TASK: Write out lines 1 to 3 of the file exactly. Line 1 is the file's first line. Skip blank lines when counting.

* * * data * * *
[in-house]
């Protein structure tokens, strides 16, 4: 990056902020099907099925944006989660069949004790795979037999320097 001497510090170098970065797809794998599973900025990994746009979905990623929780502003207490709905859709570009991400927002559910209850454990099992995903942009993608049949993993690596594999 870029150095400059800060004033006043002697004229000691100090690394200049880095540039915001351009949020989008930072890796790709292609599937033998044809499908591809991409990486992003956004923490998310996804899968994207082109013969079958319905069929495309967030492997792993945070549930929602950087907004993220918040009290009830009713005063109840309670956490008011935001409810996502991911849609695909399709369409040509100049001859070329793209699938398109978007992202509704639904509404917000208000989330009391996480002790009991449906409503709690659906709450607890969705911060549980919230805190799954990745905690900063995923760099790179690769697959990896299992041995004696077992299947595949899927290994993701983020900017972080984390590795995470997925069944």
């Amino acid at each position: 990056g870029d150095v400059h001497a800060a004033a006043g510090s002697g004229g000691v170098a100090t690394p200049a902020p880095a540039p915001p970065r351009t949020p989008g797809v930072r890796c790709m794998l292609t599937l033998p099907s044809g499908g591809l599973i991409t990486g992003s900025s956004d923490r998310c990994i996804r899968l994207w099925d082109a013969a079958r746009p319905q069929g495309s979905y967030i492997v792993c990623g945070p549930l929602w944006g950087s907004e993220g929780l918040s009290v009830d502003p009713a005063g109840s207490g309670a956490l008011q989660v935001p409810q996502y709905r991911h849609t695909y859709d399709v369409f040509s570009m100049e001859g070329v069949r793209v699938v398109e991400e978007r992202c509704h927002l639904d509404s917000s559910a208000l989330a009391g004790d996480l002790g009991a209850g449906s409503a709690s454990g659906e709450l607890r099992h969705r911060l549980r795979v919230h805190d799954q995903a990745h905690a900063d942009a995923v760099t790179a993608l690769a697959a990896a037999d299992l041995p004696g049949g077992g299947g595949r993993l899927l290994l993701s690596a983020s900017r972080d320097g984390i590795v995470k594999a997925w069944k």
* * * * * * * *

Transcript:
[in-house]
């Protein structure tokens, strides 16, 4: 990056902020099907099925944006989660069949004790795979037999320097 001497510090170098970065797809794998599973900025990994746009979905990623929780502003207490709905859709570009991400927002559910209850454990099992995903942009993608049949993993690596594999 870029150095400059800060004033006043002697004229000691100090690394200049880095540039915001351009949020989008930072890796790709292609599937033998044809499908591809991409990486992003956004923490998310996804899968994207082109013969079958319905069929495309967030492997792993945070549930929602950087907004993220918040009290009830009713005063109840309670956490008011935001409810996502991911849609695909399709369409040509100049001859070329793209699938398109978007992202509704639904509404917000208000989330009391996480002790009991449906409503709690659906709450607890969705911060549980919230805190799954990745905690900063995923760099790179690769697959990896299992041995004696077992299947595949899927290994993701983020900017972080984390590795995470997925069944």
């Amino acid at each position: 990056g870029d150095v400059h001497a800060a004033a006043g510090s002697g004229g000691v170098a100090t690394p200049a902020p880095a540039p915001p970065r351009t949020p989008g797809v930072r890796c790709m794998l292609t599937l033998p099907s044809g499908g591809l599973i991409t990486g992003s900025s956004d923490r998310c990994i996804r899968l994207w099925d082109a013969a079958r746009p319905q069929g495309s979905y967030i492997v792993c990623g945070p549930l929602w944006g950087s907004e993220g929780l918040s009290v009830d502003p009713a005063g109840s207490g309670a956490l008011q989660v935001p409810q996502y709905r991911h849609t695909y859709d399709v369409f040509s570009m100049e001859g070329v069949r793209v699938v398109e991400e978007r992202c509704h927002l639904d509404s917000s559910a208000l989330a009391g004790d996480l002790g009991a209850g449906s409503a709690s454990g659906e709450l607890r099992h969705r911060l549980r795979v919230h805190d799954q995903a990745h905690a900063d942009a995923v760099t790179a993608l690769a697959a990896a037999d299992l041995p004696g049949g077992g299947g595949r993993l899927l290994l993701s690596a983020s900017r972080d320097g984390i590795v995470k594999a997925w069944k």